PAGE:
EDUCATION Minister Ronald Thwaites says that the country's public school system is in an advanced state of readiness for the start of the new school year on September 2.
Minister Thwaites, who was addressing a back-to-school press conference at the Office of the Prime Minister in Kingston yesterday, said all the schools have already received their portion of grants, totalling $2.7 billion.
The minister, however, warned school administrators that they must be cognisant that money is scarce and as such they should spend wisely and avoid waste, as "public expenditure is governed by our covenant with the International Monetary Fund (IMF)".
The minister also announced that more than 100 teachers have volunteered to be redeployed to other institutions this academic year, which is in keeping with the ministry's plan to improve the quality of education at the primary and secondary level.
He noted that most of those who volunteered are primary school teachers moving to high schools, where their training will be better utilised.
But while the minister hailed the teachers for volunteering, he reminded others that although the present regulations do not support mandatory relocation, he wanted to encourage voluntary redeployment in accordance with the suggestion of the IMF as it will only redound to their benefit and the benefit of the students.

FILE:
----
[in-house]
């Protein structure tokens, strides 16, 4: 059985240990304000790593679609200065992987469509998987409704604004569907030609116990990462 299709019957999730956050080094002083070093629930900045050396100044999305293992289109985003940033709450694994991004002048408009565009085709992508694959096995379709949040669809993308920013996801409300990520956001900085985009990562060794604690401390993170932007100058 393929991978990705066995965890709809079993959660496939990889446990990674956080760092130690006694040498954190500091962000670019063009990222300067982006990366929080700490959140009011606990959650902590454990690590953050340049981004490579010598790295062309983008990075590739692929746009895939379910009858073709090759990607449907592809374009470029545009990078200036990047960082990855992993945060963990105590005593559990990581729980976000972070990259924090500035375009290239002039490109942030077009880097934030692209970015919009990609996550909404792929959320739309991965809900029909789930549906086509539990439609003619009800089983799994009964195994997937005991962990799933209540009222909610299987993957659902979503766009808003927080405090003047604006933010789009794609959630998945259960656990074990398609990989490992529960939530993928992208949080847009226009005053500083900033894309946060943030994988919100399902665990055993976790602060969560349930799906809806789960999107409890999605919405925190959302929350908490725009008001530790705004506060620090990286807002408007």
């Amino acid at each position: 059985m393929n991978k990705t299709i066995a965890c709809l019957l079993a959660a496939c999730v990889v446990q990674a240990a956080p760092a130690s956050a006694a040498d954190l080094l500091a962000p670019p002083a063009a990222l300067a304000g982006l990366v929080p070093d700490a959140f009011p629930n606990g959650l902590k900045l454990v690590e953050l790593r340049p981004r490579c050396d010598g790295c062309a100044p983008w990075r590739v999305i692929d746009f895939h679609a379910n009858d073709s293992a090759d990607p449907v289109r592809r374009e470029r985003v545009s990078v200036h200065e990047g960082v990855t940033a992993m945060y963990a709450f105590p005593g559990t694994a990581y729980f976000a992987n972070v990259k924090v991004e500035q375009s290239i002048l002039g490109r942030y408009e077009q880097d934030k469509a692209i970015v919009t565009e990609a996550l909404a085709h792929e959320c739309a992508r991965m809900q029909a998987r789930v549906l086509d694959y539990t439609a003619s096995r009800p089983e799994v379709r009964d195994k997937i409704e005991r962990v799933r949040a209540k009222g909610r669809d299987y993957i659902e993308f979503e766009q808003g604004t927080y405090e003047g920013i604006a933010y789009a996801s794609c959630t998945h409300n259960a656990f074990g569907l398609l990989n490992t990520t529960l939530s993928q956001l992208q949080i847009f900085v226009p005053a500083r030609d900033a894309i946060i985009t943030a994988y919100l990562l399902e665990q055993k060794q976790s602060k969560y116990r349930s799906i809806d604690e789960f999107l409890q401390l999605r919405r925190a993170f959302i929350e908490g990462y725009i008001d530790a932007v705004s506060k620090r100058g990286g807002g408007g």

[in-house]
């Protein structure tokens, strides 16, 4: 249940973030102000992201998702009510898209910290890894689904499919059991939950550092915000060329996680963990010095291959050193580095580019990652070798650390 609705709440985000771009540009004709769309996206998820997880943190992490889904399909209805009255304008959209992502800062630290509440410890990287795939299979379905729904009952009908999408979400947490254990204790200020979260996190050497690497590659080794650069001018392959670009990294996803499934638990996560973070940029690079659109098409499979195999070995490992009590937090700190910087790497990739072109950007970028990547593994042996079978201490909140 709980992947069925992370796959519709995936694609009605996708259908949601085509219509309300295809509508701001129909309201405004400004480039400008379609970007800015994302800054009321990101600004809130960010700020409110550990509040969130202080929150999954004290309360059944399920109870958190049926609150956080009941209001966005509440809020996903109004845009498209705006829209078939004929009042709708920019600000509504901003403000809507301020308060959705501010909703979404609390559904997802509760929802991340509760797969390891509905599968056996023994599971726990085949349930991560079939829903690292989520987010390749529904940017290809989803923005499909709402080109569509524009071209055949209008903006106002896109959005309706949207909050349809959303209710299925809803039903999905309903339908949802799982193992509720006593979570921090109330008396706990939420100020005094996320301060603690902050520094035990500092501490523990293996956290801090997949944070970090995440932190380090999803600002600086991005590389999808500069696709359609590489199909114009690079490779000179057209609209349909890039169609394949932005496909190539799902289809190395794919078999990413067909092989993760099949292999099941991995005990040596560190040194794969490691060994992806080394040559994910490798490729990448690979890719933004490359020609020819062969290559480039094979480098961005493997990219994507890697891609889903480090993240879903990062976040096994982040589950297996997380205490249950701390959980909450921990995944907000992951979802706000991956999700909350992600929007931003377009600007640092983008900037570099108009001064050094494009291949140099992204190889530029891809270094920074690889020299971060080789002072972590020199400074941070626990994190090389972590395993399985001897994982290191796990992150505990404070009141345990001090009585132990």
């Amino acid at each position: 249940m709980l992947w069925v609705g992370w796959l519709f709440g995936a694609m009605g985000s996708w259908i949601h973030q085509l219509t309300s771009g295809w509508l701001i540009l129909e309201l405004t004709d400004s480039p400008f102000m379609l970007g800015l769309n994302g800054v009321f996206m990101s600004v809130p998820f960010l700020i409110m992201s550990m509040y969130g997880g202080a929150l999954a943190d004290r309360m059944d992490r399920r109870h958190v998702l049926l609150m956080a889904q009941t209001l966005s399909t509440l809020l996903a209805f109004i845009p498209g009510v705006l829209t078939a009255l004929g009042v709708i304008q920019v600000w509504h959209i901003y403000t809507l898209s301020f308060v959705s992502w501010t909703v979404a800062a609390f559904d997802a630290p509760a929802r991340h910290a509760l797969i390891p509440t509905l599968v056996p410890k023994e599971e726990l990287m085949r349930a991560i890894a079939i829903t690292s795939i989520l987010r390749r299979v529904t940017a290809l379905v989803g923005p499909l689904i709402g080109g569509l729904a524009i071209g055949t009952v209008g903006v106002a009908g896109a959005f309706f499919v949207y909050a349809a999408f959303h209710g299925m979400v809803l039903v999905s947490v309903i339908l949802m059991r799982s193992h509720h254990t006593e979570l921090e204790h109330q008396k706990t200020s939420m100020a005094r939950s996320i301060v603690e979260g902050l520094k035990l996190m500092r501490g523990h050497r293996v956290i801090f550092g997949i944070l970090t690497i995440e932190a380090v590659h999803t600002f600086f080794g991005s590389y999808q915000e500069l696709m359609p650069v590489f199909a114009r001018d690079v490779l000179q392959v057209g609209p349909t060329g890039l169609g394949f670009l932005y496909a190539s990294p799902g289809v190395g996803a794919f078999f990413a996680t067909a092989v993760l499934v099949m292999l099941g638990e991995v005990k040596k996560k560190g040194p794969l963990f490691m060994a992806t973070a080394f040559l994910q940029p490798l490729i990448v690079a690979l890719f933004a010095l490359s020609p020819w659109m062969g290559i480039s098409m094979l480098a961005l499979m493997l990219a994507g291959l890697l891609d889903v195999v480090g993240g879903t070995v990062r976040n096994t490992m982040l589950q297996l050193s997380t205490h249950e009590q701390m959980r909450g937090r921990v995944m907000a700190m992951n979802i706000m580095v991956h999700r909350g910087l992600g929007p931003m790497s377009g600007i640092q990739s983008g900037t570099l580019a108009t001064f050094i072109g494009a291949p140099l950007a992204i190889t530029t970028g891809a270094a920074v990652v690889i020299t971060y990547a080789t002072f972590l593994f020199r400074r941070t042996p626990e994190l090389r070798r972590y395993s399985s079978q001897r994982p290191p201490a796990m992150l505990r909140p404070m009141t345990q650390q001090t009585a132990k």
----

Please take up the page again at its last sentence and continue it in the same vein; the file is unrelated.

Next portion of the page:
Meanwhile, Thwaites announced that Holy Trinity High, Glengoffe and Anchovy High schools will be taken off the shift system when the school year commences. To facilitate the change, Glengoffe High and Holy Trinity carried out expansion work, while the Montpelier complex in St James is being renovated to facilitate the expansion of Anchovy High School.
In addition, Thwaites said 63 basic schools will be absorbed into 50 infant departments in primary schools, with others to follow later during the school year.
Also, he said the new national curriculum for Grades 1-9 has been completed and will be piloted in the new school year in 24 public and private schools. The curriculum for primary students, he said, will have greater focus on students' mastery of literacy and reading at Grades 1, 2 and 3. This effort, he said, will be boosted by the deployment of more than 650 literacy coaches in the primary school, courtesy of the United States Agency for International Development, as well as Advanced Literacy 1-3 Training that was undertaken by 1,300 primary school teachers.